The Earth intercepts a lot of solar power: 173 thousand terawatts. That’s ten thousand times more power
than the planet’s population uses. So is it possible that one day the world could be completely
reliant on solar energy? To answer that question, we first need to examine how solar panels
convert solar energy to electrical energy. Solar panels are made up of smaller units
called solar cells. The most common solar cells
are made from silicon, a semiconductor that is the second
most abundant element on Earth.
In a solar cell, crystalline silicon is sandwiched
between conductive layers. Each silicon atom is connected
to its neighbors by four strong bonds, which keep the electrons in place
so no current can flow. Here’s the key: a silicon solar cell uses
two different layers of silicon. An n-type silicon has extra electrons, and p-type silicon has extra spaces
for electrons, called holes. Where the two types of silicon meet, electrons can wander across
the p/n junction, leaving a positive charge on one side and creating negative charge on the other.
You can think of light
as the flow of tiny particles called photons, shooting out from the Sun. When one of these photons strikes
the silicon cell with enough energy, it can knock an electron from its bond,
leaving a hole. The negatively charged electron and
location of the positively charged hole are now free to move around. But because of the electric field
at the p/n junction, they’ll only go one way. The electron is drawn to the n-side, while the hole is drawn to the p-side. The mobile electrons are collected by
thin metal fingers at the top of the cell.
From there, they flow through
an external circuit, doing electrical work, like powering a lightbulb, before returning through the conductive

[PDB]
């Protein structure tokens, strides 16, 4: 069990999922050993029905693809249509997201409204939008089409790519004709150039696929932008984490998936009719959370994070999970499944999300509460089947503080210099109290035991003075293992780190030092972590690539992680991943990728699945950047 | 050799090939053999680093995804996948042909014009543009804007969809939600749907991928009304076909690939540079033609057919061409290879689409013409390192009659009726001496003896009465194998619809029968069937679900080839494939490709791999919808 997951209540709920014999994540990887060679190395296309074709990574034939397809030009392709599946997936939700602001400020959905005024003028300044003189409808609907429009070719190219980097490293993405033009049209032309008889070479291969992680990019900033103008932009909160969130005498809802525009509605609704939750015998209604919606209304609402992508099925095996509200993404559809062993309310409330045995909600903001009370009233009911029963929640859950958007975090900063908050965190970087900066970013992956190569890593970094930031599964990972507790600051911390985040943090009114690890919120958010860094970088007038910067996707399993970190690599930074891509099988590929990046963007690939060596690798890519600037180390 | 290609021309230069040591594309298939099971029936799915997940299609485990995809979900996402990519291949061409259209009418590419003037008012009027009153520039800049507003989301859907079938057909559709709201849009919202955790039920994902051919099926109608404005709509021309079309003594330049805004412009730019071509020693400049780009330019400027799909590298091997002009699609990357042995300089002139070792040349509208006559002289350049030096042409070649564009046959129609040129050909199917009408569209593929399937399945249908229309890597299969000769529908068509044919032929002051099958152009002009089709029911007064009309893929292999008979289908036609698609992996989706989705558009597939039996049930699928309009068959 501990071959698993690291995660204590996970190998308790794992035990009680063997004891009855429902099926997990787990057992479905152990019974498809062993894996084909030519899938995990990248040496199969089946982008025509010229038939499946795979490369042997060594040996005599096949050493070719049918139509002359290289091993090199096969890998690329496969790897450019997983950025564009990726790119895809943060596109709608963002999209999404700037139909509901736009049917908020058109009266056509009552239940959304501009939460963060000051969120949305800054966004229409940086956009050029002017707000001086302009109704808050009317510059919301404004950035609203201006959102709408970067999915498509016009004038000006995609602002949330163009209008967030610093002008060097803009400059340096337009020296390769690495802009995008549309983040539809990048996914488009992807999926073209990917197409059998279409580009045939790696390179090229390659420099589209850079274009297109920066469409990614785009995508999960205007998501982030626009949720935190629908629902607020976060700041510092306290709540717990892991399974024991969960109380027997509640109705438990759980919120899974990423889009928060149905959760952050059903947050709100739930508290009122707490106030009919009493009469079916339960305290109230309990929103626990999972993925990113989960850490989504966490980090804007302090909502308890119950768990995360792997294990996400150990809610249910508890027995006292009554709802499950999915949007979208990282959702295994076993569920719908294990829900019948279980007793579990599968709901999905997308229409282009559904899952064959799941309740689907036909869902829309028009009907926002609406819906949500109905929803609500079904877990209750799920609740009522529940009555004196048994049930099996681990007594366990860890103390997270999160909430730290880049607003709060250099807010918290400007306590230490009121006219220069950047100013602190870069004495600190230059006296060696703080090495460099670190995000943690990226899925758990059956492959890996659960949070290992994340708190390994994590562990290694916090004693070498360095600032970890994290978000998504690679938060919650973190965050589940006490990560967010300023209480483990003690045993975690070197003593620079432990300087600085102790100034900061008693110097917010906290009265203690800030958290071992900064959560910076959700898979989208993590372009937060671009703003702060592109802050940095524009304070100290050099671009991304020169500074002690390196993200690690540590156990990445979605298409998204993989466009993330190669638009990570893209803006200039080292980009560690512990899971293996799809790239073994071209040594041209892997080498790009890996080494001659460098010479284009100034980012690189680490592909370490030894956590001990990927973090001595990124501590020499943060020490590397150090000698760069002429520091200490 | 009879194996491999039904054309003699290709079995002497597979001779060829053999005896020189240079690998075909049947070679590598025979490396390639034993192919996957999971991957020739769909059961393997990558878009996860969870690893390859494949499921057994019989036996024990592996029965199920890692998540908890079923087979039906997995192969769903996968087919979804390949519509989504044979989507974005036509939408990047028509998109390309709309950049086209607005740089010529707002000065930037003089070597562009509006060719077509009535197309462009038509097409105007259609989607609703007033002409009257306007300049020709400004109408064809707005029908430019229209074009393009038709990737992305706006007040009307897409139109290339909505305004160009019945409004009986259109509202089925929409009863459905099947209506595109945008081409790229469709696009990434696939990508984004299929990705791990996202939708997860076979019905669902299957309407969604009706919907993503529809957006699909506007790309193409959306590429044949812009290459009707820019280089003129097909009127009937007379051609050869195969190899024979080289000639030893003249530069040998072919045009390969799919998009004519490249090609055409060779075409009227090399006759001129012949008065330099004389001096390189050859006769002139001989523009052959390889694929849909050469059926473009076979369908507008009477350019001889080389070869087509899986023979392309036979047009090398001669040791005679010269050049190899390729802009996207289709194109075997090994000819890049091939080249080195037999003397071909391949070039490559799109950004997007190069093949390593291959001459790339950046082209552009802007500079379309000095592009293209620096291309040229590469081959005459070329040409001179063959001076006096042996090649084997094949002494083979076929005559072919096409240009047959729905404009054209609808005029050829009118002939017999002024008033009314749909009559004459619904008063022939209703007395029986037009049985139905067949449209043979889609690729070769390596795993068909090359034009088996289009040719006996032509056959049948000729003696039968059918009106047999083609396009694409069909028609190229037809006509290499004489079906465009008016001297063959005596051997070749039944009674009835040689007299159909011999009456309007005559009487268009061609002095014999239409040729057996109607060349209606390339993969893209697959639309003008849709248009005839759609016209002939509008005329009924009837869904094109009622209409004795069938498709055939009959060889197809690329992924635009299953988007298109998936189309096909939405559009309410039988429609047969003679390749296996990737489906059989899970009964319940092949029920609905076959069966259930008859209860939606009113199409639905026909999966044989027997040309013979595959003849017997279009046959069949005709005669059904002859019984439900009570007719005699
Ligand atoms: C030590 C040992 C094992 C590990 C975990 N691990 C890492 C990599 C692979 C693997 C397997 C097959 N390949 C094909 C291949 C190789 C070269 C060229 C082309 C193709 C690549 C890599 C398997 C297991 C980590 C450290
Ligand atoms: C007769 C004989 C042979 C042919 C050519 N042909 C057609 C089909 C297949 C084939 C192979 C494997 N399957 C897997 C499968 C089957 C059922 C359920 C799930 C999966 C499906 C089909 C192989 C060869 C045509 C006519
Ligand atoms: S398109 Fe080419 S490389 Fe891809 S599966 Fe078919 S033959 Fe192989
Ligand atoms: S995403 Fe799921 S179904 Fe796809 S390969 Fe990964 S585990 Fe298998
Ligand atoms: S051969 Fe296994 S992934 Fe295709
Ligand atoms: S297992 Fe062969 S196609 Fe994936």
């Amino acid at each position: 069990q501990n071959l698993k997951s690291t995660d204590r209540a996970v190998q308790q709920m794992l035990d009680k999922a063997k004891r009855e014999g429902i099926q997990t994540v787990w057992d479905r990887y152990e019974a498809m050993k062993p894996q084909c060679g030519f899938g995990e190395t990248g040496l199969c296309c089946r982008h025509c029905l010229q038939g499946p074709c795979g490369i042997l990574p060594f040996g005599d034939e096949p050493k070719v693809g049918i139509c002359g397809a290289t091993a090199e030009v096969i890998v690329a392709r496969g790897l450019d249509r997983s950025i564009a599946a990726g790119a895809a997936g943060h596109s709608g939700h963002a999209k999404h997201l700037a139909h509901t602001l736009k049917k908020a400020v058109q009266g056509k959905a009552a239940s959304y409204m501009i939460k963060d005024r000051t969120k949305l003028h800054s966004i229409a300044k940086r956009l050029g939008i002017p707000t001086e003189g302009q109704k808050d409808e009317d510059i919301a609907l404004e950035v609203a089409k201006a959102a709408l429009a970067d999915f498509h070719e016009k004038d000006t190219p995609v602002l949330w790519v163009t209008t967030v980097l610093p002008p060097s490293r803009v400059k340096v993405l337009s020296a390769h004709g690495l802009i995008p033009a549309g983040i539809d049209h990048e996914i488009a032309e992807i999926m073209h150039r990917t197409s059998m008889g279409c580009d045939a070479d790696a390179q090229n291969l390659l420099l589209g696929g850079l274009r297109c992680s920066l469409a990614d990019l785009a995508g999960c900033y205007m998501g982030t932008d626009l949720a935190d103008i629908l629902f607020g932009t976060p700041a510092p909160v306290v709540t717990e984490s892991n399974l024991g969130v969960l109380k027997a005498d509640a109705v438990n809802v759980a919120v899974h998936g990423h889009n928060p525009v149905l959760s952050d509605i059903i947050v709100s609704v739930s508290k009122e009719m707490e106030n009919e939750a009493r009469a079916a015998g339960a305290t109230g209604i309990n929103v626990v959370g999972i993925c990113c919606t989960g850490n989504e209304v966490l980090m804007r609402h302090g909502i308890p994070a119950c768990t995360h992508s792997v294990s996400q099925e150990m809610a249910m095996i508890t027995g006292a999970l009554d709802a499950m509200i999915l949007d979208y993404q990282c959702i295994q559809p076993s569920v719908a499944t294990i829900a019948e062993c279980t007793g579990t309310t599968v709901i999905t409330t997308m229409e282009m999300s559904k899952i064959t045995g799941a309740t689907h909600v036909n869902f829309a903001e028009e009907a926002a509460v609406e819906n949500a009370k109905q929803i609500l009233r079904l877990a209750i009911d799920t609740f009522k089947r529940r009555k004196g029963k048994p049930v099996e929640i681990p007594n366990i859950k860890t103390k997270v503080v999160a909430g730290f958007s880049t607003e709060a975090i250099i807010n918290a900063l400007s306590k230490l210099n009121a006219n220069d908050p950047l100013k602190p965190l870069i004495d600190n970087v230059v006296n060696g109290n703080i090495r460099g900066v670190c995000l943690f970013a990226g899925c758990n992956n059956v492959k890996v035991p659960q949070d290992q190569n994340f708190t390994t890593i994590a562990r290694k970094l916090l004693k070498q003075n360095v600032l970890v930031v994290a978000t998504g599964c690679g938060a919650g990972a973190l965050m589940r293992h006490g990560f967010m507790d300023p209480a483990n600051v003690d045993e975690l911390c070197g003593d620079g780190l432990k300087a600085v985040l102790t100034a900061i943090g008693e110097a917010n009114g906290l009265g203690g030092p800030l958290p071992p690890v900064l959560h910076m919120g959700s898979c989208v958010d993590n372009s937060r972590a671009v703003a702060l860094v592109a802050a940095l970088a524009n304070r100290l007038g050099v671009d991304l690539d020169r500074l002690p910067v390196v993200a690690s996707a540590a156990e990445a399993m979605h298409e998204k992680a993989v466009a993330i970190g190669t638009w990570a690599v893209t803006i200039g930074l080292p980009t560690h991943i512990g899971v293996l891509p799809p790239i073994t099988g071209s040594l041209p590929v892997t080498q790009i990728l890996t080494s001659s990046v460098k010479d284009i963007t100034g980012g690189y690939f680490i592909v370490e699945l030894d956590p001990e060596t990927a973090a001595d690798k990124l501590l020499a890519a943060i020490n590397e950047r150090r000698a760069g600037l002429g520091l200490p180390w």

aluminum sheet on the back. Each silicon cell only puts out
half a volt, but you can string them
together in modules to get more power. Twelve photovoltaic cells are enough
to charge a cellphone, while it takes many modules
to power an entire house. Electrons are the only moving parts
in a solar cell, and they all go back where they came from. There’s nothing to get worn out
or used up, so solar cells can last for decades.
So what’s stopping us from being
completely reliant on solar power? There are political factors at play, not to mention businesses that lobby
to maintain the status quo. But for now, let’s focus on the physical
and logistical challenges, and the most obvious of those is that solar energy
is unevenly distributed across the planet. Some areas are sunnier than others. It’s also inconsistent. Less solar energy is available
on cloudy days or at night. So a total reliance would require efficient ways to get electricity
from sunny spots to cloudy ones, and effective storage of energy.
The efficiency of the cell itself
is a challenge, too. If sunlight is reflected
instead of absorbed, or if dislodged electrons fall back into
a hole before going through the circuit, that photon’s energy is lost. The most efficient solar cell yet still only converts 46% of
the available sunlight to electricity, and most commercial systems are currently
15-20% efficient. In spite of these limitations, it actually would be possible to power the entire world
with today’s solar technology. We’d need the funding
to build the infrastructure and a good deal of space.
Estimates range from tens
to hundreds of thousands of square miles, which seems like a lot, but the Sahara Desert alone is over
3 million square miles in area. Meanwhile, solar cells are getting
better, cheaper, and are competing
with electricity from the grid. And innovations, like floating solar farms,
may change the landscape entirely. Thought experiments aside, there’s the fact
that over a billion people don’t have access
to a reliable electric grid, especially in developing countries, many of which are sunny.
So in places like that, solar energy is already much cheaper
and safer than available alternatives, like kerosene. For say, Finland or Seattle, though, effective solar energy
may still be a little way off.
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